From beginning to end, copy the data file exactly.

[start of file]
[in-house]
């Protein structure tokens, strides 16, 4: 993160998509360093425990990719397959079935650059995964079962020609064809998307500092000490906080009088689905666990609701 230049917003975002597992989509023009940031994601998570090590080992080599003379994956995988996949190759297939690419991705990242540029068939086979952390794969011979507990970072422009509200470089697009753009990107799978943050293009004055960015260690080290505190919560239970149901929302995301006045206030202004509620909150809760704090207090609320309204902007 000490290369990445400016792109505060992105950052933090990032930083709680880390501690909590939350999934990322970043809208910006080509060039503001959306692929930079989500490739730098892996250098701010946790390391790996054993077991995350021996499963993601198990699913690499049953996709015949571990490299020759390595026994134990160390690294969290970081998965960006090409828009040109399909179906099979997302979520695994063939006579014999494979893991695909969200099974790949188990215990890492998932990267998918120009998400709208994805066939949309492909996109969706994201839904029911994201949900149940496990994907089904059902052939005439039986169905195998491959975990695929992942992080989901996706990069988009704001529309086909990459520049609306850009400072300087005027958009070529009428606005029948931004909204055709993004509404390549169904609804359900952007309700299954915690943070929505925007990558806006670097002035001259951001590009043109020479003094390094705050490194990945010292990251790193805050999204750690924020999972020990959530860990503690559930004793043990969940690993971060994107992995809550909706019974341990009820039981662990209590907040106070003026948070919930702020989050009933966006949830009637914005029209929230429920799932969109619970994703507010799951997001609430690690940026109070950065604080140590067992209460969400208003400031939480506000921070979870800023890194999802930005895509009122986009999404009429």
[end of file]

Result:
[in-house]
């Protein structure tokens, strides 16, 4: 993160998509360093425990990719397959079935650059995964079962020609064809998307500092000490906080009088689905666990609701 230049917003975002597992989509023009940031994601998570090590080992080599003379994956995988996949190759297939690419991705990242540029068939086979952390794969011979507990970072422009509200470089697009753009990107799978943050293009004055960015260690080290505190919560239970149901929302995301006045206030202004509620909150809760704090207090609320309204902007 000490290369990445400016792109505060992105950052933090990032930083709680880390501690909590939350999934990322970043809208910006080509060039503001959306692929930079989500490739730098892996250098701010946790390391790996054993077991995350021996499963993601198990699913690499049953996709015949571990490299020759390595026994134990160390690294969290970081998965960006090409828009040109399909179906099979997302979520695994063939006579014999494979893991695909969200099974790949188990215990890492998932990267998918120009998400709208994805066939949309492909996109969706994201839904029911994201949900149940496990994907089904059902052939005439039986169905195998491959975990695929992942992080989901996706990069988009704001529309086909990459520049609306850009400072300087005027958009070529009428606005029948931004909204055709993004509404390549169904609804359900952007309700299954915690943070929505925007990558806006670097002035001259951001590009043109020479003094390094705050490194990945010292990251790193805050999204750690924020999972020990959530860990503690559930004793043990969940690993971060994107992995809550909706019974341990009820039981662990209590907040106070003026948070919930702020989050009933966006949830009637914005029209929230429920799932969109619970994703507010799951997001609430690690940026109070950065604080140590067992209460969400208003400031939480506000921070979870800023890194999802930005895509009122986009999404009429």